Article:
Difference between revisions of "User:Mokurai/What should education be?"

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On Mon, May 5, 2008 at 8:05 AM, Greg DeKoenigsberg <gdk@redhat.com> wrote:

> I am a novice in the language of constructivism,

and Constructionism, too. And unclear on the difference.

Seymour Papert admits to a similar problem. "...when the concept itself is in evolution it is appropriate to keep intellectual doors open and this is where we are now." Let us begin with what Papert himself wrote.


That essay is the first chapter in Seymour Papert and Idit Harel's book Constructionism (Ablex Publishing Corporation, 1991). Out of print. $186.83 used at Amazon.

http://www.papert.org/articles/const_inst/ Constructionism vs. Instructionism, lecture

The following is my interpretation.--Mokurai 10:01, 28 November 2008 (UTC)

Constructionism should not simply be defined, Papert says, because that would trivialize it. What we are looking for, in the spirit of Constructionism itself, is ways to guide people to create the kinds of experience that allow them to construct similar concepts in their own worlds. Those who already have such experiences get much of the idea immediately. A suitable construct is already there, in greater or less detail, waiting for its new name. Those who are ready to try the experiment at length and in detail can readily grasp more and more of its meaning over time. The problem comes if you encounter somebody who responds to the question, "You know how you built up your own understanding of the world, don't you?" with some version of "No, I don't, and you can't make me." Since they are very likely correct on both points, it is quite difficult to help them. But not impossible.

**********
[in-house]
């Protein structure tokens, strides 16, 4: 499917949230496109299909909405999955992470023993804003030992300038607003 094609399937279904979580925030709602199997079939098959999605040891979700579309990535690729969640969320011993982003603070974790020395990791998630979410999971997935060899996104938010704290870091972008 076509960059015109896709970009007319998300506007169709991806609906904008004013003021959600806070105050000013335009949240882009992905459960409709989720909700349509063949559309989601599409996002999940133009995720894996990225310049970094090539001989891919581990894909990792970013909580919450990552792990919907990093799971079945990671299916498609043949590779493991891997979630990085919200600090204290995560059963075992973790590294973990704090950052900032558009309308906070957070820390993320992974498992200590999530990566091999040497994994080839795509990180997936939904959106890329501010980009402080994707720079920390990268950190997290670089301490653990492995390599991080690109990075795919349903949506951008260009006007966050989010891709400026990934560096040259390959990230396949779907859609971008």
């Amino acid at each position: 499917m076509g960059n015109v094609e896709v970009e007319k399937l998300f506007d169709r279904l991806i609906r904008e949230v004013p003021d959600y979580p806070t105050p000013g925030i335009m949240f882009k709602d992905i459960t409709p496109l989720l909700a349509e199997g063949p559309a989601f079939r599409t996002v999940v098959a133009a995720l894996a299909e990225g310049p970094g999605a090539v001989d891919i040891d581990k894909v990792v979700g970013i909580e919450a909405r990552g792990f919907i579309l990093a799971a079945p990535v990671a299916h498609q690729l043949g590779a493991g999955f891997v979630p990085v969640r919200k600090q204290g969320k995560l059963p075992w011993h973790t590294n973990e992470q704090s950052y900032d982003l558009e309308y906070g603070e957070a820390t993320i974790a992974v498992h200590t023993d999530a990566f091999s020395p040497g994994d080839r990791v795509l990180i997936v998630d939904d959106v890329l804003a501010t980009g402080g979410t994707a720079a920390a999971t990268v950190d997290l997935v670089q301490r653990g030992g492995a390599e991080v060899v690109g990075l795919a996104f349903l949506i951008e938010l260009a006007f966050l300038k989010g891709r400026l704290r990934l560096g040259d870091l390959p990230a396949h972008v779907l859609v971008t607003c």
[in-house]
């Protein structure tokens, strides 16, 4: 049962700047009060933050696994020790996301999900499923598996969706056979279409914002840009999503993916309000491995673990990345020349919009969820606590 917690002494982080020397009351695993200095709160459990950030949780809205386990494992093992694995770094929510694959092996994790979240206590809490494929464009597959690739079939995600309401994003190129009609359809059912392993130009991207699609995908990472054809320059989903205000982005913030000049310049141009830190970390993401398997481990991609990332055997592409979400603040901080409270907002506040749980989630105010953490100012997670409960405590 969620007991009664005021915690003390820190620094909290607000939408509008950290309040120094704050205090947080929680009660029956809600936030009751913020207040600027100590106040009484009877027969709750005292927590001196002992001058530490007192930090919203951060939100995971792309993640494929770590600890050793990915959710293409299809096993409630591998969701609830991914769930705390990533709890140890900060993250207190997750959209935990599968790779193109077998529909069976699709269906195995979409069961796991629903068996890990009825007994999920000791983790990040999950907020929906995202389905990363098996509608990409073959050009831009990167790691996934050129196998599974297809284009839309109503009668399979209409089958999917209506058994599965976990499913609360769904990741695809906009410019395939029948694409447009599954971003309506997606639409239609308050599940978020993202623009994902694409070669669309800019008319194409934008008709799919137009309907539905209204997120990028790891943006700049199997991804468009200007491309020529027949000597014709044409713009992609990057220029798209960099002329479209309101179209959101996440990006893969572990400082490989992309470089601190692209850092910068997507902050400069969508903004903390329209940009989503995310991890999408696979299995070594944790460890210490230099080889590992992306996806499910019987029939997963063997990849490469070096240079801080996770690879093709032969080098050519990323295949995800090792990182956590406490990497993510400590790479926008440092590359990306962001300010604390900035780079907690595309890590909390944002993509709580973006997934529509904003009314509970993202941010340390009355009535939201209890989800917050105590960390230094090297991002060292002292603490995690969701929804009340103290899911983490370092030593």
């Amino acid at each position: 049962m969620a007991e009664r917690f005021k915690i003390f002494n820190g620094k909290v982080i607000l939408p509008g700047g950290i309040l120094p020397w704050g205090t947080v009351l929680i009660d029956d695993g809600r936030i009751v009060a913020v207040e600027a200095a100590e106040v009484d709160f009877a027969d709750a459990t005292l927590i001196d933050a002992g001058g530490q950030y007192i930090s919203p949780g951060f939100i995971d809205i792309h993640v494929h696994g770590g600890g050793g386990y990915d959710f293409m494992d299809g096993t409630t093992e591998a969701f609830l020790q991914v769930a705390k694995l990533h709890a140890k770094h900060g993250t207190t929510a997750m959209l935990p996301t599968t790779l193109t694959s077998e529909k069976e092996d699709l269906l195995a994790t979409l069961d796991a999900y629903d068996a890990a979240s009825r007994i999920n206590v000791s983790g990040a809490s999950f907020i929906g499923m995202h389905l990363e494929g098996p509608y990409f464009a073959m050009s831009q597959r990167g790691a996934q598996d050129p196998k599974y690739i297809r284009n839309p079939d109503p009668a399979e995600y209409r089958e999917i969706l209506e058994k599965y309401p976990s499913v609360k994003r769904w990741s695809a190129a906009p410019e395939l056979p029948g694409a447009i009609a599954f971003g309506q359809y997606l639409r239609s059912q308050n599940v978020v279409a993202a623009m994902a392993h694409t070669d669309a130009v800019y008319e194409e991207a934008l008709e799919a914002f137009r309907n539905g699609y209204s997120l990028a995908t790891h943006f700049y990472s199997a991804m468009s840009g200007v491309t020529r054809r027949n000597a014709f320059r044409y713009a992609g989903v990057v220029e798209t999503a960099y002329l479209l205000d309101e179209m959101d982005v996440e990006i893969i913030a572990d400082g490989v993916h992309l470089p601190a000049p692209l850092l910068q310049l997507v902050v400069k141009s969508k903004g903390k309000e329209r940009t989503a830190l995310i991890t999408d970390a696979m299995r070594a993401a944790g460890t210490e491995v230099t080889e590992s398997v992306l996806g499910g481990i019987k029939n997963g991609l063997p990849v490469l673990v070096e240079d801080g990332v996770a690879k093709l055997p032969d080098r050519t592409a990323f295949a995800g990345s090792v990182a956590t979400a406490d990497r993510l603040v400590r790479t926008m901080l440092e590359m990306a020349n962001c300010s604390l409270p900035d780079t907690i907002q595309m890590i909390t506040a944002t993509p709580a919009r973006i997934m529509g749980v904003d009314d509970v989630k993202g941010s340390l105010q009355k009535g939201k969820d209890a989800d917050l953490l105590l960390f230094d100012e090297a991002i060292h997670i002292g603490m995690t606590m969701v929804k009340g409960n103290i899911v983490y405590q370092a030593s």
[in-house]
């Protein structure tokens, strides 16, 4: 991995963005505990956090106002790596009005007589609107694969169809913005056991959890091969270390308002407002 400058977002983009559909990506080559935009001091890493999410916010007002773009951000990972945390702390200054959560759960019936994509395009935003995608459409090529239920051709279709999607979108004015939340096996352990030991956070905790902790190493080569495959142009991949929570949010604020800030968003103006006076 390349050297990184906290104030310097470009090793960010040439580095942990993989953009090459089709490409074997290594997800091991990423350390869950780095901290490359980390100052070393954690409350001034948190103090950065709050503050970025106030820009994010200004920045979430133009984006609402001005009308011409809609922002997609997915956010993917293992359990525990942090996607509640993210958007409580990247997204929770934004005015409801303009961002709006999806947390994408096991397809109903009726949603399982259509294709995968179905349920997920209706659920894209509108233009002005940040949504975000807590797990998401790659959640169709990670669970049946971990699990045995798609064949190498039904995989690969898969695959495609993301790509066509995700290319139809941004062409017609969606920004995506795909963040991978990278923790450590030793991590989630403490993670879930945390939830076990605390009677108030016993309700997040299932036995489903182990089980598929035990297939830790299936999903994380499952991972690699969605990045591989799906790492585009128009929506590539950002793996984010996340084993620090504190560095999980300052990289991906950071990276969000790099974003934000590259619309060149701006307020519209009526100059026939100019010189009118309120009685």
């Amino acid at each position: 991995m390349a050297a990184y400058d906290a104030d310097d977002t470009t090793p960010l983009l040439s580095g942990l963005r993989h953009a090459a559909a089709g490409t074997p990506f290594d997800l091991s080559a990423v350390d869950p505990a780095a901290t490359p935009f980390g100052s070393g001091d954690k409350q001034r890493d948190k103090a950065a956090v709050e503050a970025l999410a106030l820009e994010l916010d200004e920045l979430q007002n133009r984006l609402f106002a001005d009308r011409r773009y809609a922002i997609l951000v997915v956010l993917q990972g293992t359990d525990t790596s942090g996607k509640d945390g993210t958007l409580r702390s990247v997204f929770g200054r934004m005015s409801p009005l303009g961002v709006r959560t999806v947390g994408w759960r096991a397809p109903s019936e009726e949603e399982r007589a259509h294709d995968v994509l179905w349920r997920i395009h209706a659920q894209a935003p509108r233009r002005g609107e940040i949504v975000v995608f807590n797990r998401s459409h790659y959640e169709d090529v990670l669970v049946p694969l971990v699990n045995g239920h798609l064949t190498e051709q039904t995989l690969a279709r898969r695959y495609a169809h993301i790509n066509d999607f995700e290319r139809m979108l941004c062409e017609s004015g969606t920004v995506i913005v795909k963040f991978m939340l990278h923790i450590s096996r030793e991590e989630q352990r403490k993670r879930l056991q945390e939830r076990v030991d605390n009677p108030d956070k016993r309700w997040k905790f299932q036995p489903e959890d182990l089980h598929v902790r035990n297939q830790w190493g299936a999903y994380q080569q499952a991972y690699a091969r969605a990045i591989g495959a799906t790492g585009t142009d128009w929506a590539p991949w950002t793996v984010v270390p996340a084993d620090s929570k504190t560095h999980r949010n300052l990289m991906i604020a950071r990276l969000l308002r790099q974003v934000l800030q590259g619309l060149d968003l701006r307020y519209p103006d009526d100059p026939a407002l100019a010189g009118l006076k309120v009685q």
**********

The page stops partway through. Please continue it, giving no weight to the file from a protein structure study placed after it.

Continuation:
In such a case it sometimes turns out that the other person has been given incorrect information, and correctly rejects it, or has misunderstood something. But I have encountered naysayers in this and other realms who are basically not listening because they already know the truth, and do not wish to be confused by the facts.

It would be an interesting study for some to find out how such people constructed their intellectual fortresses, although the answer in many known cases is quite depressing: Their parents and communities forced it on them. Cults, Flat-Earthers, and other such closed societies. In other cases, it results from reaction to mortal fear: AIDS deniers, knee-jerk Islam-bashers, Crusader-bashers. Cognitive dissonance is the phenomenon in which a conflict between belief and fact makes belief stronger, resulting in rwars in religion, politics, software preferences, and education theories.

The most direct way to get a handle on the real meaning of Constructionism is to pay attention to the ordinary misunderstandings that occur in your life, and what it takes to clear them up. Not what you suppose it takes, or what others tell you it takes, but what it actually takes. Observing the residue of misunderstandings that don't get cleared up is also essential, although in that case you only get to observe what didn't work.